Mixed re­ac­tions trail NJC’s sus­pen­sion of Rivers CJ

Daily Trust - - FEATURE - From Mo­hammed Shosanya, La­gos

Re­ac­tions con­tinue to trail the 10th emer­gency meet­ing of the Na­tional Ju­di­cial Coun­cil (NJC) which held in Abuja last week in its on­go­ing quest to cleanse the bench of bag eggs and draw a roadmap that would en­sure san­ity in the na­tion’s ju­di­ciary.

The Chief Judge of Rivers State, Jus­tice Peter N. C. Agu­magu, was sus­pended at the end of the coun­cil’s meet­ing on the ground that his ap­point­ment by the state gover­nor was il­le­gal and did not com­ply with the pro­vi­sions of Sec­tion 271 of the 1999 Con­sti­tu­tion, which stip­u­lates that a state gover­nor must ap­point a Chief Judge on the rec­om­men­da­tion of the NJC.

Some ob­servers say that the lat­est ac­tion of the NJC might be an­other phase of the bat­tle be­tween Pres­i­dent Good­luck Jonathan and the state gover­nor, Ro­timi Amaechi.

Oth­ers are of the opin­ion that the sledge ham­mer on Agu­magu by the coun­cil was in no way dif­fer­ent from the ones vis­ited on his col­leagues in re­cent times and cau­tioned that the NJC should be left alone to dis­charge its con­sti­tu­tional duty with­out be­ing dragged into pol­i­tics

A Federal High Court in Port Har­court presided over by Jus­tice Lambo Akanbi held, six hours af­ter the swear­ing-in of Jus­tice Agu­magu, that the gover­nor is in­deed em­pow­ered to ap­point the chief judge of the state and frowned at the at­tempt to side­line Jus­tice Agu­magu in the list of se­nior judges el­i­gi­ble for the po­si­tion.

He held in his ver­dict that NJC rec­om­men­da­tion - that Jus­tice Daisy Okocha be ap­pointed Chief Judge of Rivers State - was wrong on the ground that the coun­cil gave no rea­sons why it pre­ferred him to Jus­tice Peter Agu­magu.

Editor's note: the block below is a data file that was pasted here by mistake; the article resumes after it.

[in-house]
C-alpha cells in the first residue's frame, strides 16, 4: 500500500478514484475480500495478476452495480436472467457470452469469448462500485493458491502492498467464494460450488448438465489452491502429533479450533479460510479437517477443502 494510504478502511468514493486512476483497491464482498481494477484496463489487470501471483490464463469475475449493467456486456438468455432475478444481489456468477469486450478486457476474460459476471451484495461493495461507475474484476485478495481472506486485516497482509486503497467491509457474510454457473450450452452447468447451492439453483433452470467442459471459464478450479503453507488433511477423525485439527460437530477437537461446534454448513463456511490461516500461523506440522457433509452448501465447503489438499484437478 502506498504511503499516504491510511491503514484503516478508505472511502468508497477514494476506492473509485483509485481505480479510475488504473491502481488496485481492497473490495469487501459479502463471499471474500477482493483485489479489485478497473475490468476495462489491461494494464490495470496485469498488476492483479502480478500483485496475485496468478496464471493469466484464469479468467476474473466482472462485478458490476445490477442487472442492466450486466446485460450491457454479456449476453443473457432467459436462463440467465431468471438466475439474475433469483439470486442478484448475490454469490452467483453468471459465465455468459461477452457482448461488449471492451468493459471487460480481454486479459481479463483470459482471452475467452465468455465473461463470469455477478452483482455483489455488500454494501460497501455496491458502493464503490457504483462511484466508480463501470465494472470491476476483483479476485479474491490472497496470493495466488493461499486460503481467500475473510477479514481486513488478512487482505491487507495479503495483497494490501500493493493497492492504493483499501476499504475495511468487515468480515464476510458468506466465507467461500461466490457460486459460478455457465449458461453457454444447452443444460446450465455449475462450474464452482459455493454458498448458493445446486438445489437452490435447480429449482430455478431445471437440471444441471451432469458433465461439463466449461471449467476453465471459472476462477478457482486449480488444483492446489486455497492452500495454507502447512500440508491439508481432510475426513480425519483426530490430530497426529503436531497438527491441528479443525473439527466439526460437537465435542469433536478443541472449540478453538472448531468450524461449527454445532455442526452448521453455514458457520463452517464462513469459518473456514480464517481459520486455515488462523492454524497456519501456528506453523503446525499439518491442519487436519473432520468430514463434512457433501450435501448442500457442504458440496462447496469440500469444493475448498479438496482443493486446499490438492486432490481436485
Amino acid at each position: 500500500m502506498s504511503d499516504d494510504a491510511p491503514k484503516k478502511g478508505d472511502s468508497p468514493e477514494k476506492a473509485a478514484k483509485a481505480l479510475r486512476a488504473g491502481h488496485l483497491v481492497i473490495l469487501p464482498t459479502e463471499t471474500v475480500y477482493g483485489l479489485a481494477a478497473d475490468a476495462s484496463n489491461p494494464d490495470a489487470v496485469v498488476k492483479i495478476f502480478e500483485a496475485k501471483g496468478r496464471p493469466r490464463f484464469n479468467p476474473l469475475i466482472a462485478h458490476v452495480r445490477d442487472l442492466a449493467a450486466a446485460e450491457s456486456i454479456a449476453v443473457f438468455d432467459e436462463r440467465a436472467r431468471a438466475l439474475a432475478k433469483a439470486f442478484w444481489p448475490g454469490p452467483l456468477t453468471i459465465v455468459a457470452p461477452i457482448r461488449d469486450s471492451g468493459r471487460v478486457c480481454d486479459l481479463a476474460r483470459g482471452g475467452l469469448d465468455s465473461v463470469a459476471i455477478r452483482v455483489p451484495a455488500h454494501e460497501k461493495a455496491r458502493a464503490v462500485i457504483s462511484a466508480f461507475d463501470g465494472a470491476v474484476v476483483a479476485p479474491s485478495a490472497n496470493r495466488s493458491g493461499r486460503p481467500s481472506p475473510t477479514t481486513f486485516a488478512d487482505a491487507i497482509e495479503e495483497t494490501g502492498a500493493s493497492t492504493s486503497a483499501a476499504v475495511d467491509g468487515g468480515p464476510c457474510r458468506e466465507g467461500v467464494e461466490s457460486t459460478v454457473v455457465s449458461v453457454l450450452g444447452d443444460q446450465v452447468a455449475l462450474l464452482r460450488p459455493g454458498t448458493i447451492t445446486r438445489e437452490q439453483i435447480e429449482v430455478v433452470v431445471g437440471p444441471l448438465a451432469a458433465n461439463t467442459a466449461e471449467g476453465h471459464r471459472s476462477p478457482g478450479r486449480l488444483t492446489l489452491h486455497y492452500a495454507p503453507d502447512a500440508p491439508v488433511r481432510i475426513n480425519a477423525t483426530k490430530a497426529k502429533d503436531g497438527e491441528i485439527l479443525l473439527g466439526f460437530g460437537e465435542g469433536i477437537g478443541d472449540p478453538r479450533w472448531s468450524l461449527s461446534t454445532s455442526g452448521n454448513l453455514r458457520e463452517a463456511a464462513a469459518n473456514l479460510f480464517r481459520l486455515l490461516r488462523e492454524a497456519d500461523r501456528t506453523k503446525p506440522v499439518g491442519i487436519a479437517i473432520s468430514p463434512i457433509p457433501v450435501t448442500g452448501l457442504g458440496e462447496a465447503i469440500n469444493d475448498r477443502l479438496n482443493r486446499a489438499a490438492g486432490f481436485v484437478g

Ac­cord­ing to him, “the gover­nor is not a rub­ber stamp gover­nor. The role of NJC is ad­vi­sory; the gover­nor has the right to ac­cept or not; he is not a rub­ber stamp gover­nor.”

Akanbi fur­ther held that the Rivers State Ju­di­cial Coun­cil (RSJC) and NJC had the con­sti­tu­tional pow­ers to ad­vise the gover­nor, but that the NJC was ex­pected to col­lab­o­rate with the Rivers coun­cil.

He held that RSJC was in a bet­ter po­si­tion to ad­vise NJC be­cause it had the best knowl­edge of the can­di­dates.

Akanbi said the de­fence’s ar­gu­ment that Agu­magu was not in the High Court sys­tem had no strength in law.

He cited in­stances of states, in­clud­ing Oyo, where a Chief Judge was ap­pointed from out­side the High Court.

Rivers State Com­mis­sioner for In­for­ma­tion and Com­mu­ni­ca­tions, Ms. Ibim Se­meni­tari, said the NJC’s de­ci­sion on Agu­magu is un­prece­dented, un­law­ful and con­tra­venes the clear pro­vi­sions of the Nige­rian con­sti­tu­tion and the es­tab­lished tenets of fed­er­al­ism.

Ac­cord­ing to her, Jus­tice Agu­magu’s ap­point­ment as Chief Judge of Rivers State ful­filled all the pro­vi­sions as pre­scribed by the con­sti­tu­tion.

She said the NJC failed to take into con­sid­er­a­tion the rul­ing de­liv­ered by Jus­tice Lambo Akanbi of the Federal High Court in Port Har­court and the pend­ing suit at the Court of Ap­peal seek­ing an in­ter­pre­ta­tion of Sec­tion 271 of the Con­sti­tu­tion of the Federal Repub­lic of Nigeria as re­gards the ap­point­ment of a chief judge of the state.

She said: “The state govern­ment finds this po­si­tion of the NJC rather cu­ri­ous es­pe­cially in view of the pen­dency of the res (sub­ject mat­ter) at the Court of Ap­peal. The Rivers State govern­ment had gone to the court to seek in­ter­pre­ta­tion of Sec­tion 271 of the Con­sti­tu­tion of the Federal Repub­lic of Nigeria as re­gards the ap­point­ment of a chief judge of the state. That sec­tion of the con­sti­tu­tion clearly states that, “A per­son shall not be qual­i­fied to hold of­fice of a Judge of a High Court of a State un­less he is qual­i­fied to prac­tice as a le­gal prac­ti­tioner in Nigeria and has been so qual­i­fied for a pe­riod of not less than 10 years.”